Muma College of Business Professors, Students Take Top Honors at WITS 2016 Conference
By Keith Morelli
TAMPA (Dec. 21, 2016) -- A pair of University of South Florida Muma College of Business professors won prestigious awards at the annual Workshop on Information Technology and Systems conference, a gathering of information systems faculties from around the world. The annual conference offers an opportunity for researchers and scientists to share their latest research in the field of wireless technologies.
Kaushik Dutta and Balaji Padmanabhan, both of whom are professors and researchers in data analytics in the Information Systems Decision Sciences Department, came home with top honors from the conference held in Dublin, Ireland.
Dutta, along with PhD candidate Shalinda Adikari and associate professor Jungpil Hahn, both at the National University of Singapore, penned the paper, "Temporal Feature Grouping Based Campaign Optimization in Real-Time Bidding Digital Advertising," which won the best paper at the conference.
The paper deals with mobile marketing, which is one of the fastest growing digital marketing areas today. In mobile marketing 90 percent of the advertisement placement happens in real-time through a system called real-time bidding exchange, Dutta said.
"In this real-time bidding ecosystem, advertisers try to have maximum return of their ad investment through maximum clicks with minimum impressions," he said. "We have devised an algorithmic strategy that can automate this process (campaign optimization) for advertisers, which is still done manually. We have demonstrated the applicability of this approach in working with a major mobile advertisement tech company."
Dutta has published several other papers in the area of digital advertisement technologies in last few years.
Dutta is an associate professor with 19 years of professional and research experience in the field of enterprise IT infrastructure, data analytics and big data systems.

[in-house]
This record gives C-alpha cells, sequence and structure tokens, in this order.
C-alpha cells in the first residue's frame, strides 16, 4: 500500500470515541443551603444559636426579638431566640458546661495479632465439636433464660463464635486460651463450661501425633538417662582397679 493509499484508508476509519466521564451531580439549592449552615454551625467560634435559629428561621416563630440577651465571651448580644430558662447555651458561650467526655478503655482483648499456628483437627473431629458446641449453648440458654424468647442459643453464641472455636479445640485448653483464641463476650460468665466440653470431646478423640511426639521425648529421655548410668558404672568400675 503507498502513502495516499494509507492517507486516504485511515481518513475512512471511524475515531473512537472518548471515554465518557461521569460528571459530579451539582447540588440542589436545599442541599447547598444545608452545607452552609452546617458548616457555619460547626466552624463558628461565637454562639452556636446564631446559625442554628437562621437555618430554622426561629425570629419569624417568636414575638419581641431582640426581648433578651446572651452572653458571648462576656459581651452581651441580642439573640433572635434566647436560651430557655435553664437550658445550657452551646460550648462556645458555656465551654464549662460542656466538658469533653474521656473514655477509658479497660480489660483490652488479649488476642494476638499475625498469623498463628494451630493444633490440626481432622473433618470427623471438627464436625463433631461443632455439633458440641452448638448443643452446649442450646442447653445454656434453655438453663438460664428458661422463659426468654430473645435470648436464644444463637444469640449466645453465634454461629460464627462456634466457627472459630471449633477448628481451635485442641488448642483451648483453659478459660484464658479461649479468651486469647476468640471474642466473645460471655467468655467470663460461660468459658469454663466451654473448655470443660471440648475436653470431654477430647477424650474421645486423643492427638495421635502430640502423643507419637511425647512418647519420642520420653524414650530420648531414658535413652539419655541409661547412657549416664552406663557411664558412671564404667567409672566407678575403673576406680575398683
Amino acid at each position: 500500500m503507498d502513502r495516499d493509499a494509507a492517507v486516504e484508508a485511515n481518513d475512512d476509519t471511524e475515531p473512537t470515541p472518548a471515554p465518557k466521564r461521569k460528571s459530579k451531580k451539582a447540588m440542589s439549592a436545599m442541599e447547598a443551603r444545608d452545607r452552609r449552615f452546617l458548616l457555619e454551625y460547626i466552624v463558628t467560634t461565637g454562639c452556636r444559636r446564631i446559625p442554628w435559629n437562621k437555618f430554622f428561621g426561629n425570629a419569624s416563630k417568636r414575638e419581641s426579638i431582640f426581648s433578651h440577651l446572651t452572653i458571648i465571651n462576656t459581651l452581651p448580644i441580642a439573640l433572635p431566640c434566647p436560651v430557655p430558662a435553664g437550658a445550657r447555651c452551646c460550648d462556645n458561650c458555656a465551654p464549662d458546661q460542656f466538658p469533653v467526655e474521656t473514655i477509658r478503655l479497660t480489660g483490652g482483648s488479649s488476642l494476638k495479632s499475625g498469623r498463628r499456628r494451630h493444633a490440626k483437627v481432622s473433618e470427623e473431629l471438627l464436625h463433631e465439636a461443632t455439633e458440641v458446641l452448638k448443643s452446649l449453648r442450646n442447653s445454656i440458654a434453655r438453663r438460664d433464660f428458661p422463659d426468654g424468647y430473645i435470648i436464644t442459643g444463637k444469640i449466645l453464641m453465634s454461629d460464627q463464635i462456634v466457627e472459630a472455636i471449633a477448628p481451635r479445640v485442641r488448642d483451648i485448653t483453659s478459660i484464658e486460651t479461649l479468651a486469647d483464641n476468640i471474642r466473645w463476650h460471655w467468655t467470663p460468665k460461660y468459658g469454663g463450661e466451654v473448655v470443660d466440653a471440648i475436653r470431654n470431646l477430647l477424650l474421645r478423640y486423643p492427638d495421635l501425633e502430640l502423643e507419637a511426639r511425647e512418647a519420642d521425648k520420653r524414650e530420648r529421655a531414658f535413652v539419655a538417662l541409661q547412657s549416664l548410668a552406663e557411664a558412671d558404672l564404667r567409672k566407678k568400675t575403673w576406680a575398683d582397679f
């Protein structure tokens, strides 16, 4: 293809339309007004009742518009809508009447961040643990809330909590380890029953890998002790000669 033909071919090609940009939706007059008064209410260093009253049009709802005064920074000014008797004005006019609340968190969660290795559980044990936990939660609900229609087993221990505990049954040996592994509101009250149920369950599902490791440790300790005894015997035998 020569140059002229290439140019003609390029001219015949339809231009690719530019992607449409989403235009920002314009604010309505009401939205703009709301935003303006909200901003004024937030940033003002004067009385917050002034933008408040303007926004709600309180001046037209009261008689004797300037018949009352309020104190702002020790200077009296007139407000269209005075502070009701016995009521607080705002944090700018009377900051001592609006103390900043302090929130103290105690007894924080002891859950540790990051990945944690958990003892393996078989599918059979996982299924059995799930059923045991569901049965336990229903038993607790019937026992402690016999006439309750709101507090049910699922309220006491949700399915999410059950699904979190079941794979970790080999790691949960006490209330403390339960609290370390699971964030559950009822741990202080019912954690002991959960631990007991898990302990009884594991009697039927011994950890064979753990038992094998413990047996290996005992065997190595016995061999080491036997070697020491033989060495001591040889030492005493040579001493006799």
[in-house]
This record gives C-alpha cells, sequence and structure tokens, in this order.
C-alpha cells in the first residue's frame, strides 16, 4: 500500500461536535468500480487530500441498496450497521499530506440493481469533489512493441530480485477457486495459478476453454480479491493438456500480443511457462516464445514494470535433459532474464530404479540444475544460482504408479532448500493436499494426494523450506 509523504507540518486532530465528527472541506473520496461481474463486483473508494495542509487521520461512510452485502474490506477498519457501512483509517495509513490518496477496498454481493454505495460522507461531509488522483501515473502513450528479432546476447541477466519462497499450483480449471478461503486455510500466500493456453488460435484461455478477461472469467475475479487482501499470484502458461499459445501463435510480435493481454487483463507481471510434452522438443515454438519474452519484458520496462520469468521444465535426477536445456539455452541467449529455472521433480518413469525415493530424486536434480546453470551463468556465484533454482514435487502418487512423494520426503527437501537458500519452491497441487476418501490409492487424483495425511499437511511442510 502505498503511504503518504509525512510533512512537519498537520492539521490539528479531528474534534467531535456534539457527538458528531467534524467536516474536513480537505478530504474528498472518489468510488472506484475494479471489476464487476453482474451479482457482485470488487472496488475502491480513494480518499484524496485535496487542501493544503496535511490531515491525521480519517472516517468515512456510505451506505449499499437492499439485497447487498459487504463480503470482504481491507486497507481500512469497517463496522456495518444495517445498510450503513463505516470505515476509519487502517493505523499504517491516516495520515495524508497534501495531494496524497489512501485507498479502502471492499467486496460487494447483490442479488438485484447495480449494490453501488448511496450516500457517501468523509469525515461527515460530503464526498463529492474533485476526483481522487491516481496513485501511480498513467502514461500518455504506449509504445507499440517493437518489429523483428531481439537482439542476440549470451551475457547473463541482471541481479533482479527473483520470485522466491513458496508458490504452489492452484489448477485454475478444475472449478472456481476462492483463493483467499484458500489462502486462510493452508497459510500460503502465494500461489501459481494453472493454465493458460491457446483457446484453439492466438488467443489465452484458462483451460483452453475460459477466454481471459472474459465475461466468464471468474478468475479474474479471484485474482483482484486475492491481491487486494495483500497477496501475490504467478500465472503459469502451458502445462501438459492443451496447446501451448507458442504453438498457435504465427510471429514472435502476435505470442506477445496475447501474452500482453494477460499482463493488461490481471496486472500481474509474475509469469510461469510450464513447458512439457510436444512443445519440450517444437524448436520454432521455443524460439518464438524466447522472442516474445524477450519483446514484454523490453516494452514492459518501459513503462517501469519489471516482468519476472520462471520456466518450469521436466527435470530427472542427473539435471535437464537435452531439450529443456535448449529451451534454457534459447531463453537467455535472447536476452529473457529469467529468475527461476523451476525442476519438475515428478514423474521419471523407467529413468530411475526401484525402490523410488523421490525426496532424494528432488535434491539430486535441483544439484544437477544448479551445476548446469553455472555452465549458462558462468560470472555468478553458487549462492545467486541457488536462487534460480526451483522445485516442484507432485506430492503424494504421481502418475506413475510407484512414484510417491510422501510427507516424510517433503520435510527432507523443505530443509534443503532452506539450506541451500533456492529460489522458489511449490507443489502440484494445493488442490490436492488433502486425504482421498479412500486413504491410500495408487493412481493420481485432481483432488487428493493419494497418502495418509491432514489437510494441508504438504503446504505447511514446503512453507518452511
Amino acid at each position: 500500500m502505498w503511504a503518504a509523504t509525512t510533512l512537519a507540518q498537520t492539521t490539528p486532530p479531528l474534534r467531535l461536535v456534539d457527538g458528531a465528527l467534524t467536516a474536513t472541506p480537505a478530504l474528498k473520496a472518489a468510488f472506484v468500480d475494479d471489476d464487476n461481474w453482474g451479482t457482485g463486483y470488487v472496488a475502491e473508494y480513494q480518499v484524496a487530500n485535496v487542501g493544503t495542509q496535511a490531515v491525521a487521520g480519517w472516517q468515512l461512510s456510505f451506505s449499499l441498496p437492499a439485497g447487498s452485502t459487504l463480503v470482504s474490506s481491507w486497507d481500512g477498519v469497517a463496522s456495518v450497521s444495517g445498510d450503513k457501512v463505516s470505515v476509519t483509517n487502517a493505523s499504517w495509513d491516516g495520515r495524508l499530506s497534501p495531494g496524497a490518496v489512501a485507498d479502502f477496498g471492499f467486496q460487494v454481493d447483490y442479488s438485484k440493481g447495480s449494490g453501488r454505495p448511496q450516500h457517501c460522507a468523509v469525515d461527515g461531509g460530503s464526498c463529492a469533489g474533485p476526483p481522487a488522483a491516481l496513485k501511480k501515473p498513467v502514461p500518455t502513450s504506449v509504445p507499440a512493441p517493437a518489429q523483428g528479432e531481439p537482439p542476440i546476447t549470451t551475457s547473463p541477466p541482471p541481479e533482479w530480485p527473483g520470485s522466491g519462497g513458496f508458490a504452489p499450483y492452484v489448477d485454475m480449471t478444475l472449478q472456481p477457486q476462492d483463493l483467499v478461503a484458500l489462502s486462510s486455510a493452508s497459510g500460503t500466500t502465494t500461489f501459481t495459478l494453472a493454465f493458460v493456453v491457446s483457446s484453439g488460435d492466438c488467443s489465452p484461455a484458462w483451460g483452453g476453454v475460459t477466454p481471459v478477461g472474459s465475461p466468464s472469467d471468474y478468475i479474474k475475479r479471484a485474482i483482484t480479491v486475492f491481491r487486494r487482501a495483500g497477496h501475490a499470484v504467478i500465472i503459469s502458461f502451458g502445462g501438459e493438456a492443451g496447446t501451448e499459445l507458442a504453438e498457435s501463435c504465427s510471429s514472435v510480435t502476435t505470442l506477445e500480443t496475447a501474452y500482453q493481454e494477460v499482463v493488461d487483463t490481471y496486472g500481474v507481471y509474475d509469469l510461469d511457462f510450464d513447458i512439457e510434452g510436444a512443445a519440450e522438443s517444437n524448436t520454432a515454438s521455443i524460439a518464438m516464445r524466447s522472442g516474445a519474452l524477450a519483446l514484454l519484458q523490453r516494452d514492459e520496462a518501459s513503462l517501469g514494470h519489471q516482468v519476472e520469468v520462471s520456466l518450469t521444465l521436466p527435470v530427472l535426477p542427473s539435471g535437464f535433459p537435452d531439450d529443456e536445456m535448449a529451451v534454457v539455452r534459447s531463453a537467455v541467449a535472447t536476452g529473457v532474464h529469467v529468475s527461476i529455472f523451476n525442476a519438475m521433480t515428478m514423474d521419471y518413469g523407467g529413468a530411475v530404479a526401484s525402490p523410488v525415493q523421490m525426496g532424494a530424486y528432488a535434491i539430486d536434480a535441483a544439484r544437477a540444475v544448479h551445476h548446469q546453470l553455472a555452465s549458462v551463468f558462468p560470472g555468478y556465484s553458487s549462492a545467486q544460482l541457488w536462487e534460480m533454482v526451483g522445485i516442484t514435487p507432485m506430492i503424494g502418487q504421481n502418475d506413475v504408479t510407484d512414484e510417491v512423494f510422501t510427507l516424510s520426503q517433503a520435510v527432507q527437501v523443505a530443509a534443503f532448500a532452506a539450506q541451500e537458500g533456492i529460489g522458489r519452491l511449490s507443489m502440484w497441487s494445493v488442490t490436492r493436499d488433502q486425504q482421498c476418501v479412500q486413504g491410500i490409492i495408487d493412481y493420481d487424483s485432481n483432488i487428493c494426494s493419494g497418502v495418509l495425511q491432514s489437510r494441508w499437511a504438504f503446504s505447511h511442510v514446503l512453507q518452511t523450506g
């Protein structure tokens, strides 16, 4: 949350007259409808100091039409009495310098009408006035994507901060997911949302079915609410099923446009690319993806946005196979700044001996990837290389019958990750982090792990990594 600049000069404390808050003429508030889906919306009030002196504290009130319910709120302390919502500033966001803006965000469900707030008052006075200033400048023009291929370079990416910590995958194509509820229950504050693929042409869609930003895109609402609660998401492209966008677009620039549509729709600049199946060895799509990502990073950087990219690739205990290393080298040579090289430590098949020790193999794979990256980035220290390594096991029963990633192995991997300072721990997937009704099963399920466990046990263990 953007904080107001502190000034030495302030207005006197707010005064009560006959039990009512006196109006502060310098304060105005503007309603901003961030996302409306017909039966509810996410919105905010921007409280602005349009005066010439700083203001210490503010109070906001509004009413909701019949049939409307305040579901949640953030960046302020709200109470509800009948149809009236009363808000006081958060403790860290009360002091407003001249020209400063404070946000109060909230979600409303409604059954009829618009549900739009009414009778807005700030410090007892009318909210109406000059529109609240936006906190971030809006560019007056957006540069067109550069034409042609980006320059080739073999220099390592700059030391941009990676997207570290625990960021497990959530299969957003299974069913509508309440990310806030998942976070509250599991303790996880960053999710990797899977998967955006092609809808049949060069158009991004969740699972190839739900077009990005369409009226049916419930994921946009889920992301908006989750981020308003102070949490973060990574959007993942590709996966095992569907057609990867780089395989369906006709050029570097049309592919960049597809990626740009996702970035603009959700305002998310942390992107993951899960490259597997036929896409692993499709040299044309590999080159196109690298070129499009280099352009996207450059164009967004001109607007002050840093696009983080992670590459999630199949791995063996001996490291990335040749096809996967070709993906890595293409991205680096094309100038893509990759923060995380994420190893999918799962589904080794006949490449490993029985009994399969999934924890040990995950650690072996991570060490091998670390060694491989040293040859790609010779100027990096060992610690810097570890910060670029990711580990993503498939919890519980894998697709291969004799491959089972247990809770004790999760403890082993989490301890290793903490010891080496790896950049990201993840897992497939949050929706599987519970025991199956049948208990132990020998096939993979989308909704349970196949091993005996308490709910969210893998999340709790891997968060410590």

Padmanabhan and three others, including Muma College of Business graduate student Zachary Kazanski, won the best prototype award at the conference. Two other collaborators, Varol Kayhan and Alison Watkins – the lead writers of the prototype – are professors of Information Systems and Decision Sciences at USF St. Petersburg.
Their project was "Predicting the Winner of an NBA Game in Real-Time: A Data Snapshot Approach."
"Many systems exist today for predicting the outcomes of sports games prior to the start of the game," Padmanabhan said. "But what about during the game, in real time?"
He and Kazanksi teamed with Kayhan and Watkins from the Kate Tiedemann College of Business at USF's St. Petersburg campus, to build a system for real-time predictions of the outcomes of NBA basketball games. Their system uses a "data snapshots" approach to compare real-time game scenarios with relevant prior games going back 10 years to construct real-time predictions with game-winning probabilities that can be communicated through Twitter.
Where does real-time game data originate?
The authors wrote a text extraction code that pulls information from real-time, play-by-play data on popular sports sites, Padmanabhan said. Using historical data from over 10 years, the prototype showed good prediction accuracies when applied to a single year's games.
The researchers plan to work on improving the model in 2017 and launch a real-time prediction on Twitter sometime during the 2017-2018 NBA season.
Padmanabhan, who has worked in the analytics arena for 20 years, is director of the Center for Analytics and Creativity and Anderson Professor of Global Management at USF's Muma College of Business.